What Are the Three Main Goals of Public Speaking?
A public speaker has three primary goals when delivering a speech: to inform, to convince and to persuade his audience. A well-crafted speech with these three elements can benefit an audience with a new set of information or a new perspective, which can boost the speaker's confidence and create new opportunities.
1 Importance of Public Speaking
According to the textbook "Public Speaking: Practice and Performance," by Cengage Learning, a person's self-confidence improves as he becomes an effective public speaker. Those skills can help improve a person's comfort level around others and can be used to make a difference in business or community. Public speaking can also be used as a charitable act or a highly profitable venture. and for regular speaking engagements, such as wedding toasts, board meetings, or eulogies.
2 To Inform
According to "Public Speaking: Practice and Performance," the primary purpose of speaking to inform is sharing knowledge and mutual understanding, answering questions such as who, what, when, where, why, how to, and how does. The success of the speaker's attempt to inform is measured by how well the audience understands, retains and applies topic ideas to their own lives.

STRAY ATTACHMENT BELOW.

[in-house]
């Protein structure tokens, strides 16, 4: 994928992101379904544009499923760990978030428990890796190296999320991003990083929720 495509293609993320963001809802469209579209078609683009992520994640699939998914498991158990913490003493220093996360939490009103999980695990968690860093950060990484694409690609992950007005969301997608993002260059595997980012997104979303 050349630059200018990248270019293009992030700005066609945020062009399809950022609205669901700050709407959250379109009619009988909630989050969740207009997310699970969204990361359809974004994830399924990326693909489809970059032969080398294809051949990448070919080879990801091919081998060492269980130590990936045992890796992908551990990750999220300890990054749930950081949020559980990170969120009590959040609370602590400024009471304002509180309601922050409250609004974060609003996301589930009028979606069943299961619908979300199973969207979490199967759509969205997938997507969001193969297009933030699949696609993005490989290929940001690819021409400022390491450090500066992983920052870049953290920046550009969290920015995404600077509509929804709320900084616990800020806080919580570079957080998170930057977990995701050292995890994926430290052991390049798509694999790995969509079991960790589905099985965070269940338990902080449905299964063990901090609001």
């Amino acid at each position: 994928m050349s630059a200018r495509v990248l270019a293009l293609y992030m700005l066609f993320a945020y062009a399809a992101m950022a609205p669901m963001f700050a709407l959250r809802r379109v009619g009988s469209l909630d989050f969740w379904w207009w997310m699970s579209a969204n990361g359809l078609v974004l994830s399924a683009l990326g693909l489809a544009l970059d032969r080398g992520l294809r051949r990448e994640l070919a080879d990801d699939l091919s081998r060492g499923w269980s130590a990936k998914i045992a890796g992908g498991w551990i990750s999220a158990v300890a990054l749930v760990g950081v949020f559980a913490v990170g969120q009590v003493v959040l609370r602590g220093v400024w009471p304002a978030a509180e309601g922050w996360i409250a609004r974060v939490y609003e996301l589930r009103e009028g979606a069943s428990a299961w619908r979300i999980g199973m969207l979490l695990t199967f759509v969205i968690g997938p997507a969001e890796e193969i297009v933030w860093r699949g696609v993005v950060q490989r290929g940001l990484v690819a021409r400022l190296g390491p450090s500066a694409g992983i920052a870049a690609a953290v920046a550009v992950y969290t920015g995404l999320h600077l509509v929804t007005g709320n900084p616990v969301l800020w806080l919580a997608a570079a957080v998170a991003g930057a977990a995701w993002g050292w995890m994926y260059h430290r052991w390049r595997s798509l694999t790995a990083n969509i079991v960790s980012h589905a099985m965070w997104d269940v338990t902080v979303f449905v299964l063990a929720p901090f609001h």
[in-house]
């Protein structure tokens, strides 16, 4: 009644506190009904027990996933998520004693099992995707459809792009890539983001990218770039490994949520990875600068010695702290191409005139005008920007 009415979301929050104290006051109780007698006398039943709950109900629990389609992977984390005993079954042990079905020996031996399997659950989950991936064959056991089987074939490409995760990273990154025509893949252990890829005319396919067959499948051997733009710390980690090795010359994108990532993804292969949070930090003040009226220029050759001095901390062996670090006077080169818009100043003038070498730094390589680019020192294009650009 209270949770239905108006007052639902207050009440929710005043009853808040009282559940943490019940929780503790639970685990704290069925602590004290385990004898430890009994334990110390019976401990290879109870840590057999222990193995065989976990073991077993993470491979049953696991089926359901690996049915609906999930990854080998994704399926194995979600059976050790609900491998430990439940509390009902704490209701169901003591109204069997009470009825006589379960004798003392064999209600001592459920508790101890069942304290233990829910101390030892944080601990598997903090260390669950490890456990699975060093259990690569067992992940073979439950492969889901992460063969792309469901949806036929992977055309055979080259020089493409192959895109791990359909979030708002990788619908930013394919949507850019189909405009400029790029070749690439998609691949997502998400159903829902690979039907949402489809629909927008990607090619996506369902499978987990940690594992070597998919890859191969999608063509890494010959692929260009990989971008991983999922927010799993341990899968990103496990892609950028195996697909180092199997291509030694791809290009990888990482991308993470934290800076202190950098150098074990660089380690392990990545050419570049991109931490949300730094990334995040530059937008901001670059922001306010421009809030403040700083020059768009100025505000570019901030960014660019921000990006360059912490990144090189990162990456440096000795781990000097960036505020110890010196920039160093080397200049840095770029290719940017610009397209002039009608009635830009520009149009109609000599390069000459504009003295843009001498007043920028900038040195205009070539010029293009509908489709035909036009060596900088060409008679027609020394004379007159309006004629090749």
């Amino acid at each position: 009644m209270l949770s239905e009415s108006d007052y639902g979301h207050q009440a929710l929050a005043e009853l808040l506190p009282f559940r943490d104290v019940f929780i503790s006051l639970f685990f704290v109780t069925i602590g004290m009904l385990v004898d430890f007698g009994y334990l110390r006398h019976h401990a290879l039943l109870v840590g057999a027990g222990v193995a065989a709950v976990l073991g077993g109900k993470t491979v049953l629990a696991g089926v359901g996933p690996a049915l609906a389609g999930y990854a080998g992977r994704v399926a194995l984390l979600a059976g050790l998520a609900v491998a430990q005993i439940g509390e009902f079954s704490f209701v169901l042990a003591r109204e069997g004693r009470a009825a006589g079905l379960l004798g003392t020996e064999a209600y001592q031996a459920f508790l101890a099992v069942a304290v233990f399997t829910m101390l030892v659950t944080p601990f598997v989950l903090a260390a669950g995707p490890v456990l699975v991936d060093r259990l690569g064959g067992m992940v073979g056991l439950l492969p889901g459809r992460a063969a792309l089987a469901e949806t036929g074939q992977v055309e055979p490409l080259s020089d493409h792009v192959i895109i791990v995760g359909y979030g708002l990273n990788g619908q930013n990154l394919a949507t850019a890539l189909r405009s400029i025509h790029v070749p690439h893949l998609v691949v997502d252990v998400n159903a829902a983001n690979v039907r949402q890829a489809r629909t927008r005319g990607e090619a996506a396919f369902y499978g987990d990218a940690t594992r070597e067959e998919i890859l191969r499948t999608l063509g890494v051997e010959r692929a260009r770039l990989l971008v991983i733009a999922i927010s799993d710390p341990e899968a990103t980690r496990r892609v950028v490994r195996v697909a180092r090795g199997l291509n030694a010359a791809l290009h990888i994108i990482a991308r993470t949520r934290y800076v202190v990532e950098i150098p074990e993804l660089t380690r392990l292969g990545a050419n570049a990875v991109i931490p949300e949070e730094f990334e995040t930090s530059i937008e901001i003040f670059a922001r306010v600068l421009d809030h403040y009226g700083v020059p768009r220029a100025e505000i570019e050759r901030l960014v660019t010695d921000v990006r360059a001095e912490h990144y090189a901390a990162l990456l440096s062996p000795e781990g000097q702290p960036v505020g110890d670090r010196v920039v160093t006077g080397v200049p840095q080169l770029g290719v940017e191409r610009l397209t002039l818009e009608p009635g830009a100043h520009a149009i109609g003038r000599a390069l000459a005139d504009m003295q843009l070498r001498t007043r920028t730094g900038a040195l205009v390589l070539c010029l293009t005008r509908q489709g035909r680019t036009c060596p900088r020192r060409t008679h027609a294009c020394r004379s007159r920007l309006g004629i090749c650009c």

3 To Convince
To convince an audience is to cause someone to believe something --- whether it is a voting interest, diet choice or one side of a hot-button topic such as abortion or immigration. Within public speaking, convincing an audience is a foundational goal because it implies the speech's information was gathered and delivered effectively, and it also paves the way for the third goal, persuading the audience.
4 To Persuade
According to Clella Iles Jaffe's book "Public Speaking: Concepts and Skills for a Diverse Society," materials for a speech intended to persuade must be able to cause someone to act in support of the position on a topic. A speaker must therefore be able to inform his audience about a topic and influence them to agree and sometimes take action. For a person to act upon a belief, her inner belief system must effectively align the speech's message, and her passion must be stirred, which requires impeccable material, structure and delivery.